Lots of R and D, lots of testing, lots of lessons learned and in a big sense waiting for the next technology to really come online. These are all things that were happening simultaneously and, in a sense, connected. Our role was to determine how we best adopt that technology and integrate them into our products. For battery development, for example, that’s driven by other factors other than the bus world. Tesla’s onboarding of vehicles and their proliferation, the market, which was certainly happening in the mid-2010s there. So again, our job was to say, how can this technology best affect our industry, and what is the best stuff to be adopting. How do we take it and integrate it into our products? Whether we’re testing them in house through our various methodology and processes or having customer trials. Our goal was to test them out in the field, collect data, have them tell us what’s great about it, what’s bad about it, and take those lessons and turn them into newer prototypes that are bigger and better. Then again, introducing that new technology as it comes online and really getting to the point where we felt comfortable in having a commercially available mass manufacturer. That is definitely five years’ worth of work.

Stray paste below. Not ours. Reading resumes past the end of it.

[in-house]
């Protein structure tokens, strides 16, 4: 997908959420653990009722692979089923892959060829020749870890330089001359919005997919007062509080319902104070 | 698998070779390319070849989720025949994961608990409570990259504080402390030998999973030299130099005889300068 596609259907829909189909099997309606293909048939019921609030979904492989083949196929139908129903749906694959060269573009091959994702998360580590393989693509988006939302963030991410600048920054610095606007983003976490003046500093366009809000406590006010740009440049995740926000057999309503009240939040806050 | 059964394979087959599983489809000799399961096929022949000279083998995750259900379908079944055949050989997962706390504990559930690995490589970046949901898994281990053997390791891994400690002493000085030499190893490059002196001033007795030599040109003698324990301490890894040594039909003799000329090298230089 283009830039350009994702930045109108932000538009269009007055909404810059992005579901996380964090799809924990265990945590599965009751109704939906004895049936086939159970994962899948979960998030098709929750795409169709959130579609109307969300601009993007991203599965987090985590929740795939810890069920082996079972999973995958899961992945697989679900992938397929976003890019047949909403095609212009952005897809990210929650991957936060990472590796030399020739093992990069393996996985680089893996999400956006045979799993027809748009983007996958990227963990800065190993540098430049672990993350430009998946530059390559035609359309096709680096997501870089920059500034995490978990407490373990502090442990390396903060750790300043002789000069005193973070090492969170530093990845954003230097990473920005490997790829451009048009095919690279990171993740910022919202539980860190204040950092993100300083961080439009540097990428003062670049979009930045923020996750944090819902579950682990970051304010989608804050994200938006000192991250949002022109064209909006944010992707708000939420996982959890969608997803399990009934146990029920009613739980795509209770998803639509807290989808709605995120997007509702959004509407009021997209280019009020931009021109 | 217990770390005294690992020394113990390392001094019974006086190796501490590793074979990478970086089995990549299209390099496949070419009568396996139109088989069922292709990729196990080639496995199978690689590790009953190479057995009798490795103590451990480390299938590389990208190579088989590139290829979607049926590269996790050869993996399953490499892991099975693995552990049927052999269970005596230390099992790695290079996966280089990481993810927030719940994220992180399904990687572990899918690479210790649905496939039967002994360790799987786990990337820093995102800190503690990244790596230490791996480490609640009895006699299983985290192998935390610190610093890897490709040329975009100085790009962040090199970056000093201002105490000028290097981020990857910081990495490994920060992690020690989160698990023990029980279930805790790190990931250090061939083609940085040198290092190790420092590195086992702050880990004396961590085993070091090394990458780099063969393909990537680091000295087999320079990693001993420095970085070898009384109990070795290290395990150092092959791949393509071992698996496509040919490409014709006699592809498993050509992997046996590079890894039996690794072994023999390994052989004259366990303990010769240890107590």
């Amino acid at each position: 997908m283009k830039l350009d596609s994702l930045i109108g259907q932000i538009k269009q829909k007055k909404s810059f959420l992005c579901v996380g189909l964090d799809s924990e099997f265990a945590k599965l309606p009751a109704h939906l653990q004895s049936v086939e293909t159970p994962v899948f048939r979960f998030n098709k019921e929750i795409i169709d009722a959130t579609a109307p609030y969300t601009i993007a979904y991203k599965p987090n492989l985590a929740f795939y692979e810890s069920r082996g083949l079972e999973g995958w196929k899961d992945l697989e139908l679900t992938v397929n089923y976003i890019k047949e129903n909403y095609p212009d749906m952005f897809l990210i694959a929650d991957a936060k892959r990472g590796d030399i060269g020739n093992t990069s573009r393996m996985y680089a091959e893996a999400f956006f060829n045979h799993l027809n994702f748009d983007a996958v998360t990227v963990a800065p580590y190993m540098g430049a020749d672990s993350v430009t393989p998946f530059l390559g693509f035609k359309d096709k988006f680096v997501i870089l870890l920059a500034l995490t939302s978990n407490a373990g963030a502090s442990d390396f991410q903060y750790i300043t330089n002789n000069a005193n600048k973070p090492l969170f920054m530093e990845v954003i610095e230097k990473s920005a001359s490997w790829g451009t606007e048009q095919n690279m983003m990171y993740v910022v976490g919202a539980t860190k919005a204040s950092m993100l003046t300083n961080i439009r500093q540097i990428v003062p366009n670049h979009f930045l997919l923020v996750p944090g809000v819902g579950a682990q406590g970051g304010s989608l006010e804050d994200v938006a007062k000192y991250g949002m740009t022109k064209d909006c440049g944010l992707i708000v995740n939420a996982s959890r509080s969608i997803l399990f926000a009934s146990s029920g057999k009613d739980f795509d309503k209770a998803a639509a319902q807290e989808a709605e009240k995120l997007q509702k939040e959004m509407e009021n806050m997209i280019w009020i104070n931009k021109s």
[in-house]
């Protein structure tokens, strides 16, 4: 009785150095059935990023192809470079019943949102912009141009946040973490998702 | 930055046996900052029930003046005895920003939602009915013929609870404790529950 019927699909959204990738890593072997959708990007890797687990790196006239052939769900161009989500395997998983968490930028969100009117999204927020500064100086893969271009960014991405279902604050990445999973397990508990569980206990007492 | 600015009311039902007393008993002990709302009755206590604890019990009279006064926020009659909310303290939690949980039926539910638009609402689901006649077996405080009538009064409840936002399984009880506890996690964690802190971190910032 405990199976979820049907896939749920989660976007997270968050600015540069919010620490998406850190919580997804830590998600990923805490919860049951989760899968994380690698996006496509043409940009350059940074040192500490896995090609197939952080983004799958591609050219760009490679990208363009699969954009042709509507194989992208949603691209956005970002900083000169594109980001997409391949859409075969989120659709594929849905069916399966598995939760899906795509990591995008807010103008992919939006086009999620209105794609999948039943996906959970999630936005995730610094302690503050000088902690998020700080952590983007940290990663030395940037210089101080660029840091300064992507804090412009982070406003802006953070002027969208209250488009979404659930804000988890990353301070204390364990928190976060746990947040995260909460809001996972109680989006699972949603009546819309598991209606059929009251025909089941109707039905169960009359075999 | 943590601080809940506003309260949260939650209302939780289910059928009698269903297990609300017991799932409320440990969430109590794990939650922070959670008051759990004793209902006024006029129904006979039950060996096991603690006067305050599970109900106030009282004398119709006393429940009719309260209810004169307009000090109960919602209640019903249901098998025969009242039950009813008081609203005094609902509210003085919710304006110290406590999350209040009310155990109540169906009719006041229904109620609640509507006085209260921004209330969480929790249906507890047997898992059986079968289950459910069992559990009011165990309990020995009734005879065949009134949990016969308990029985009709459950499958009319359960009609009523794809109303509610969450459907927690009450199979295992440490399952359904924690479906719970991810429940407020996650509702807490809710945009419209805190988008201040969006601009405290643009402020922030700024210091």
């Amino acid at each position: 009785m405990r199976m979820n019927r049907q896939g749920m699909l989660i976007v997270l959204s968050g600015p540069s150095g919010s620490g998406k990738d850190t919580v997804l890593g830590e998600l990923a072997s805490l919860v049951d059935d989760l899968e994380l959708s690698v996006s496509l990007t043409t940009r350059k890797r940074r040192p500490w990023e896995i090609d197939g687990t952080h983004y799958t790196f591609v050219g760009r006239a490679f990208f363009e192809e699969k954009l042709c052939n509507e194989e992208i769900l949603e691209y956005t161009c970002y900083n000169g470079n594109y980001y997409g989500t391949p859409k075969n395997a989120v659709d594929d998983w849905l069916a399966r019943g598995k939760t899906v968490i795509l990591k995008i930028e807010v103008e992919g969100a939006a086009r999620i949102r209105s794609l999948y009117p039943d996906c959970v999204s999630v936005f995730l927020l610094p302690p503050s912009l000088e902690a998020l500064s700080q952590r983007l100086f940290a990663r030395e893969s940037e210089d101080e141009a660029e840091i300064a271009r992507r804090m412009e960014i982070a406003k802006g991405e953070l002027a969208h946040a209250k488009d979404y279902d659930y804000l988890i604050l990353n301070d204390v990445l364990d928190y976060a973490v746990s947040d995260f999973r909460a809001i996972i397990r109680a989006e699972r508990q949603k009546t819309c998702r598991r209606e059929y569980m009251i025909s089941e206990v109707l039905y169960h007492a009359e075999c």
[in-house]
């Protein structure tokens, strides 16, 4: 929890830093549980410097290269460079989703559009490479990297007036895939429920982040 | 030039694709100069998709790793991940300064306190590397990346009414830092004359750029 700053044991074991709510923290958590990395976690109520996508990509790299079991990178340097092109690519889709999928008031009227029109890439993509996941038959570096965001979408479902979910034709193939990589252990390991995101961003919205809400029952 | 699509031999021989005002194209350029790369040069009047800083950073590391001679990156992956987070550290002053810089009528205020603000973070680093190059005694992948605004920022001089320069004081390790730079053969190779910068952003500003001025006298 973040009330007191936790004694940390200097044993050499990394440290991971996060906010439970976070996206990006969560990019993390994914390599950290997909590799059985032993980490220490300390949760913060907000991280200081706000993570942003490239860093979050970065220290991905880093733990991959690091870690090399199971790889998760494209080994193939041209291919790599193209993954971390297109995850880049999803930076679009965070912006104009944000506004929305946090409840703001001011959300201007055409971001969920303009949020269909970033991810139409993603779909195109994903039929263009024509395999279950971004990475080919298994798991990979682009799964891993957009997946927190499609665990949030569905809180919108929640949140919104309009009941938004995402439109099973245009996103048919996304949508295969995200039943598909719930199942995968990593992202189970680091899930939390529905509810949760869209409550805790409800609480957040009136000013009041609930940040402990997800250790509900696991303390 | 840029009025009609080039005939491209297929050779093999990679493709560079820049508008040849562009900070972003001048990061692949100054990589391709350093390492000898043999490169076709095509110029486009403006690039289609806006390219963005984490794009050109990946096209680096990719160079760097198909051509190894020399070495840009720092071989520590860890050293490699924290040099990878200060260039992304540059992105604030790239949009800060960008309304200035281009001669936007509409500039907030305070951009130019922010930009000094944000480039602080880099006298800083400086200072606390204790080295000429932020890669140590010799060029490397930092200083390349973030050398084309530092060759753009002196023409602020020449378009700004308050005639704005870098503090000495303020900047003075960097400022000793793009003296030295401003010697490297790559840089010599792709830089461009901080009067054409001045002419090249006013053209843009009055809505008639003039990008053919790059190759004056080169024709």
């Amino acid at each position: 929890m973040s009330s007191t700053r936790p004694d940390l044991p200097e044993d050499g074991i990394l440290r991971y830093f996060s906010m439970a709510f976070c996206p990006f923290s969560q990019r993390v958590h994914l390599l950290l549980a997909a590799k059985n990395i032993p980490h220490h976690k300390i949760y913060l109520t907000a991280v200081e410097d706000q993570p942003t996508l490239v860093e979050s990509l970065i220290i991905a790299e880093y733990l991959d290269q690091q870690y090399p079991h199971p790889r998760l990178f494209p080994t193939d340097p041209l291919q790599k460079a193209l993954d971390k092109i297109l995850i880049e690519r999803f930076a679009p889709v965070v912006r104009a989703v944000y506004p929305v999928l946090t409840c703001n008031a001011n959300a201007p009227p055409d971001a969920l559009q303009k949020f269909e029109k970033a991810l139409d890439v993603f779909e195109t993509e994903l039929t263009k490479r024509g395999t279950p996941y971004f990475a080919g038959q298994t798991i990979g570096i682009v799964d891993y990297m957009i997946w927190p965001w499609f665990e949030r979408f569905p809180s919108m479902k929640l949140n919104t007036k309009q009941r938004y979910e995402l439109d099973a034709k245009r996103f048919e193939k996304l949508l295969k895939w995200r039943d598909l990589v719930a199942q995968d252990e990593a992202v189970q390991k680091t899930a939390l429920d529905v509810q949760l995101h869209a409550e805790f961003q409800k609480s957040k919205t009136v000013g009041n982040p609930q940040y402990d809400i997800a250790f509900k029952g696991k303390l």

Let’s go over the ZEB subsidy. If you could just briefly describe how the companies are purchasing zero emission buses or upgrading their current buses to ZEBs in general.